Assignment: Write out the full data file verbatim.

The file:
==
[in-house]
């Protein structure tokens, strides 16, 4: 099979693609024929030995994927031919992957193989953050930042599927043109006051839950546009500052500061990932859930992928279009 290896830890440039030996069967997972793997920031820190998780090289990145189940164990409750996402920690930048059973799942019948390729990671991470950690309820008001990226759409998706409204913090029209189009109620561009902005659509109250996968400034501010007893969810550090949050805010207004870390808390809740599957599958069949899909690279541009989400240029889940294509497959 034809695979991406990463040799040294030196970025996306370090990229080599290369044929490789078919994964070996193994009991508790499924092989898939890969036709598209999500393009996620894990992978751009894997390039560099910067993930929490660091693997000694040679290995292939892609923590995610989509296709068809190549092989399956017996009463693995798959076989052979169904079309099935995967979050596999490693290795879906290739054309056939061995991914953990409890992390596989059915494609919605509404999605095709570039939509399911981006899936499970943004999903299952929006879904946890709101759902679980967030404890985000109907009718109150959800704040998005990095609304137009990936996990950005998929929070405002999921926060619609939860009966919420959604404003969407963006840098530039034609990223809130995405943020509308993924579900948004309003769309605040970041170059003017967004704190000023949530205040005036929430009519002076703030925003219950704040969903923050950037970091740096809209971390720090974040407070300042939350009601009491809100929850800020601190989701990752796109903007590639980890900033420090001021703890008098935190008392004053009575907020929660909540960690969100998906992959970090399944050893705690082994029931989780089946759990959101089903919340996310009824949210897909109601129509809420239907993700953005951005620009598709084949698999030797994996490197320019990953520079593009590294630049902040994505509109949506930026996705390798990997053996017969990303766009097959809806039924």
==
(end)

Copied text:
[in-house]
């Protein structure tokens, strides 16, 4: 099979693609024929030995994927031919992957193989953050930042599927043109006051839950546009500052500061990932859930992928279009 290896830890440039030996069967997972793997920031820190998780090289990145189940164990409750996402920690930048059973799942019948390729990671991470950690309820008001990226759409998706409204913090029209189009109620561009902005659509109250996968400034501010007893969810550090949050805010207004870390808390809740599957599958069949899909690279541009989400240029889940294509497959 034809695979991406990463040799040294030196970025996306370090990229080599290369044929490789078919994964070996193994009991508790499924092989898939890969036709598209999500393009996620894990992978751009894997390039560099910067993930929490660091693997000694040679290995292939892609923590995610989509296709068809190549092989399956017996009463693995798959076989052979169904079309099935995967979050596999490693290795879906290739054309056939061995991914953990409890992390596989059915494609919605509404999605095709570039939509399911981006899936499970943004999903299952929006879904946890709101759902679980967030404890985000109907009718109150959800704040998005990095609304137009990936996990950005998929929070405002999921926060619609939860009966919420959604404003969407963006840098530039034609990223809130995405943020509308993924579900948004309003769309605040970041170059003017967004704190000023949530205040005036929430009519002076703030925003219950704040969903923050950037970091740096809209971390720090974040407070300042939350009601009491809100929850800020601190989701990752796109903007590639980890900033420090001021703890008098935190008392004053009575907020929660909540960690969100998906992959970090399944050893705690082994029931989780089946759990959101089903919340996310009824949210897909109601129509809420239907993700953005951005620009598709084949698999030797994996490197320019990953520079593009590294630049902040994505509109949506930026996705390798990997053996017969990303766009097959809806039924």